|The Sanctuary of Zi'Tah||50||
~4,400 HP, ??? MP
HP = Detects Low HP; M = Detects Magic; Sc = Follows by Scent; T(S) = True-sight; T(H) = True-hearing
JA = Detects job abilities; WS = Detects weaponskills; Z(D) = Asleep in Daytime; Z(N) = Asleep at Nighttime; A(R) = Aggressive to Reive participants
- Morphs from one the two Myxomycetes at the south end of (E-9). It may morph only during rainy weather. It will only morph after the monster has been left alone for a minimum of 12-16 hours.
- The rainy season in this area occurs mostly from the 4th Vana'diel month through the 6th month. The Weather Reporters in Jeuno and Mhaura will predict "Rain" during this period. This period lasts around three earth days, and rain will usually occur on each day. It is possible for Noble Mold to spawn multiple times during this window.
- Noble Mold may also morph outside of this window, although it is extremely rare.
- Unlike Lottery Spawn monsters, the placeholder for Noble Mold must remain alive in order for Noble Mold to spawn. Killing the placeholder resets the spawn timer the same way killing Noble Mold does.
- Maintenance will also reset the spawn timer.
- Killing the nearby Rot Prowler also resets the spawn timer, killing the Lost Soul does not.
- Noble Mold can spawn any day of the Vana'diel week.
- The true placeholder appears as the last Myxomycete on Wide Scan.
- Once spawned, it will not despawn if the weather changes.
- Casts a number of water-based spells (Aquaveil, Water II, Waterga II, Enwater, Drown, and Poison II).
- Soloable by all jobs at level 65. (see testimonials)
Noble Rot (also called Botrytis Bunch Rot, Pourriture noble, Edelfäule) is the common name of the mold Botrytis cinerea. It is a gray fungus which is known for its infections of grapes, which in some circumstances can produce a more flavorful wine... or destroy much of a season's crop. The right conditions for it to appear tend to be rare and it is a very valued fungus in viticulture. It produces 2 different infections: the gray rot (occurs in continual humid or wet conditions, causes afflicted grape bunches to decay) and the noble rot (occurs when wet conditions are followed by dry conditions, causes afflicted grapes to develop a very distinct sweet taste). The noble rot requires specific conditions in a specific sequence to form: a short period of humidity or rain mid to late in the growing season when grapes are more ripe followed by sustained cool, dry weather with daytime temperatures ~60°F. The change in taste occurs because the fungus siphons water from the grapes, resulting in a higher percentage of solids inside the grape, producing a more concentrated taste inside the grapes. This works primarily for the white grape varieties (Sauternes, Tokaji, Semillion, Sauvignon, Amarone, Cotnari, Riesling, Furmint). The mold inhibits fermentation inside the grapes by producing yeasticides. The afflicted grapes must undergo additional fermentation in vats spanning months and processing the grapes into wine is more labored and involved with the afflicted grapes due to the low amount of juices inside them. The end result is exquisite wine, but only a small quantity of it and which needed extensive processing to produce (thus it tends to be expensive). Wine resulting from the noble mold infection is said to "have an aroma of honeysuckle and a bitter finish on the palate". It is the lengthy fermentation which produces the exceptional fragrance of the wine. It can also infect strawberries, but has no resulting improvements in flavor. Infected strawberries must be destroyed.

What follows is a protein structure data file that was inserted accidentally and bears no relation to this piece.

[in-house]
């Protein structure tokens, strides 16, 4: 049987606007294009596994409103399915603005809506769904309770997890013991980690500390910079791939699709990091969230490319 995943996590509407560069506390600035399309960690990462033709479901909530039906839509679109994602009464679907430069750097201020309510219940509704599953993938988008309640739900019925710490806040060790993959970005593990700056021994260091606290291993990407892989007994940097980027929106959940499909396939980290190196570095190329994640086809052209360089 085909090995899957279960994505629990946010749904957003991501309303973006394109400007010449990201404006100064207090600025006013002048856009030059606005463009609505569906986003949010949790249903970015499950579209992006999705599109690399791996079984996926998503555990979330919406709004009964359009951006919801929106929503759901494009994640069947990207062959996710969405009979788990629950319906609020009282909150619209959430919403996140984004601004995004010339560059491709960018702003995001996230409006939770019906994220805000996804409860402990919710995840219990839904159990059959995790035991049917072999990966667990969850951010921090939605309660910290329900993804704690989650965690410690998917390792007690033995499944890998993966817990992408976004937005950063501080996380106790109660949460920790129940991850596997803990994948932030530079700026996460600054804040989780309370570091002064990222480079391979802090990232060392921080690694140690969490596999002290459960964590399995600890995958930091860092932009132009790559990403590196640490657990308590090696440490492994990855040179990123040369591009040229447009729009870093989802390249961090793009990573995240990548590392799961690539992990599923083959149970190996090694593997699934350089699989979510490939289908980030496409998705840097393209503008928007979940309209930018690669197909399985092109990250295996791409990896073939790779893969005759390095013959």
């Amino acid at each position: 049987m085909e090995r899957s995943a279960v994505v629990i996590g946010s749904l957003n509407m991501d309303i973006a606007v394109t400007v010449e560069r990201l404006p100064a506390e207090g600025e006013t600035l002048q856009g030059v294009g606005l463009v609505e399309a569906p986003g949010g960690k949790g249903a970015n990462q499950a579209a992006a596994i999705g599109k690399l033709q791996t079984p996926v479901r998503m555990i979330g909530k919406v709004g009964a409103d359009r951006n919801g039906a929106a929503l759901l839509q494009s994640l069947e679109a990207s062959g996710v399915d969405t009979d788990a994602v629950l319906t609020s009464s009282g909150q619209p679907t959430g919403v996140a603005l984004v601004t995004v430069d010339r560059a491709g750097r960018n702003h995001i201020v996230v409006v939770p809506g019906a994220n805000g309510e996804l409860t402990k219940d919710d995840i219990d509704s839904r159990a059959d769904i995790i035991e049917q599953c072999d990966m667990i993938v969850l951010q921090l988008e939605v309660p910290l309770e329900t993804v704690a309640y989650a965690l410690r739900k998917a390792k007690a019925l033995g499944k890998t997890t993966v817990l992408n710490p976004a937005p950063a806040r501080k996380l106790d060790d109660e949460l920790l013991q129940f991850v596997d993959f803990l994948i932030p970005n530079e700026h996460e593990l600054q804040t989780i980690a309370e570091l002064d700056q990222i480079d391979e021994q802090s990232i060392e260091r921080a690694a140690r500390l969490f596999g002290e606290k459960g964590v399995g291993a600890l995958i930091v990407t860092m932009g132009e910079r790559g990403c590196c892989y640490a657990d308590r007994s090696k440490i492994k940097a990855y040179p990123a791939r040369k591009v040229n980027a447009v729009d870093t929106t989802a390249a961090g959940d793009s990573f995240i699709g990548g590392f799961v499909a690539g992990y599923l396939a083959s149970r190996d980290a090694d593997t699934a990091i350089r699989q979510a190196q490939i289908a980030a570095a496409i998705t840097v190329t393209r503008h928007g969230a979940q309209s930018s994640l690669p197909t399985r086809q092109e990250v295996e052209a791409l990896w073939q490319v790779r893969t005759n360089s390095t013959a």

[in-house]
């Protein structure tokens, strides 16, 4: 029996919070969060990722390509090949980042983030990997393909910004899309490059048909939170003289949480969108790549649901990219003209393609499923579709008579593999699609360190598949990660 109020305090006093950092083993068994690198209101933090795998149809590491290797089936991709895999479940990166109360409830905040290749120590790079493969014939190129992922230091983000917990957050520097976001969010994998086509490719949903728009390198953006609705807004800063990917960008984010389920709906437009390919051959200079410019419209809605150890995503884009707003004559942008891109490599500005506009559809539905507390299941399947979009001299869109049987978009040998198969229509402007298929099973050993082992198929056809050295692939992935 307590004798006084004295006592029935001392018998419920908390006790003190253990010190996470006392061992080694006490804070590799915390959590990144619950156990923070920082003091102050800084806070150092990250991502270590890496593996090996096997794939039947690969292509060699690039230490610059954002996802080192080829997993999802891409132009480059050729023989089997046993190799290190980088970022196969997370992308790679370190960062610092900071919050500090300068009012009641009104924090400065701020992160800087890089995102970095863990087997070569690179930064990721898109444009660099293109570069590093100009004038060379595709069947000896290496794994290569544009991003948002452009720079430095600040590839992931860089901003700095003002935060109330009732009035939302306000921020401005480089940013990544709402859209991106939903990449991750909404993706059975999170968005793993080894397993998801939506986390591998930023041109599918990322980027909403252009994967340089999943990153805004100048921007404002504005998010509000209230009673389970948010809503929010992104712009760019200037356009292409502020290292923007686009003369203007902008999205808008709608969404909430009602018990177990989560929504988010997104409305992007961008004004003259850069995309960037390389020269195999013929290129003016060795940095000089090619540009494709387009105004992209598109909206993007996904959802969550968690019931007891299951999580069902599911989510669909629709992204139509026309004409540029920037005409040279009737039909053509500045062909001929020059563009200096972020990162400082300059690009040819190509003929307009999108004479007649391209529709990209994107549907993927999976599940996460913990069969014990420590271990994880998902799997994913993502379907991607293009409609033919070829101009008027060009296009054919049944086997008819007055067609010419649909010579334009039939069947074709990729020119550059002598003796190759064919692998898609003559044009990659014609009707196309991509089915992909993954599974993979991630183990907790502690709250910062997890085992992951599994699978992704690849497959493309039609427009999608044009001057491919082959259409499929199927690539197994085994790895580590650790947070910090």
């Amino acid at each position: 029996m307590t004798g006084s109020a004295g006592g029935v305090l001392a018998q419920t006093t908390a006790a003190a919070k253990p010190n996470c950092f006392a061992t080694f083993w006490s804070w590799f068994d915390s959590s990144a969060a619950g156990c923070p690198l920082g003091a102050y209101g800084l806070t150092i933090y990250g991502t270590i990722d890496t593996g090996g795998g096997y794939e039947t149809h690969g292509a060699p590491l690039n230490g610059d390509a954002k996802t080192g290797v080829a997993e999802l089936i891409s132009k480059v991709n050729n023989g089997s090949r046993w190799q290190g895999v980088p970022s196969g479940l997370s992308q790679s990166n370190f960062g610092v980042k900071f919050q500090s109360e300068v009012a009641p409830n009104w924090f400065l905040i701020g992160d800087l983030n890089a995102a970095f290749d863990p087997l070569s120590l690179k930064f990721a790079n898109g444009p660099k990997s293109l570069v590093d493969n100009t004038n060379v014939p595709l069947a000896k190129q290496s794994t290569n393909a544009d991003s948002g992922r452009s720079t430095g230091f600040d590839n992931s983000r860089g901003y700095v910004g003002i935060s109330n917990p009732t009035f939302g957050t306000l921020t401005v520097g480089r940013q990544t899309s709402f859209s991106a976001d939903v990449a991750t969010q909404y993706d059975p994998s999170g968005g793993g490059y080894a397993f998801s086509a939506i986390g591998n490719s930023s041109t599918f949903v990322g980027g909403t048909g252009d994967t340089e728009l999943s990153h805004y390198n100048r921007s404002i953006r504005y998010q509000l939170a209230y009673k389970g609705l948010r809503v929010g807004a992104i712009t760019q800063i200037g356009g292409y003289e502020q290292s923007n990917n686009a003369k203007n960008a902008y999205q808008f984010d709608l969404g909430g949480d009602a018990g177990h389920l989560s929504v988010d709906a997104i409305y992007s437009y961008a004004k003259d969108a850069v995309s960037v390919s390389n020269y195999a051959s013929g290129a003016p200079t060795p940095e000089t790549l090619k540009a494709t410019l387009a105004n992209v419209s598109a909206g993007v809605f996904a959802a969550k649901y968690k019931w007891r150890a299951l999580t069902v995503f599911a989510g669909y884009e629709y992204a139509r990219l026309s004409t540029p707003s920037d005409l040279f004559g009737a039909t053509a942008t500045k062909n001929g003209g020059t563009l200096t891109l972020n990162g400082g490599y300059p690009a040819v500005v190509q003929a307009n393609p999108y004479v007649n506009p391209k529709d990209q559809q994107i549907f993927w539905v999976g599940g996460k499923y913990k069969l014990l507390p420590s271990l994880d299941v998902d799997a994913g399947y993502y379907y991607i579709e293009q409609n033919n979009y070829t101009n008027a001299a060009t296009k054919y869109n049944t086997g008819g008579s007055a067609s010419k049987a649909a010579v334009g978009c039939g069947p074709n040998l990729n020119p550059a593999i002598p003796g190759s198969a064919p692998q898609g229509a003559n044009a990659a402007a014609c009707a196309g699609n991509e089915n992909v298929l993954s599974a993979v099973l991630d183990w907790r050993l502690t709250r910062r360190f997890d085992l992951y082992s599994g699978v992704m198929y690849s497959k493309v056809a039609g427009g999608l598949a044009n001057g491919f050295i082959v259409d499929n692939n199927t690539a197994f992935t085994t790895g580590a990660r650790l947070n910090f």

The unusual spawn conditions of Noble Mold were probably inspired by the Noble Rot's rare sequence of weather conditions required to produce the desired infection of grapes.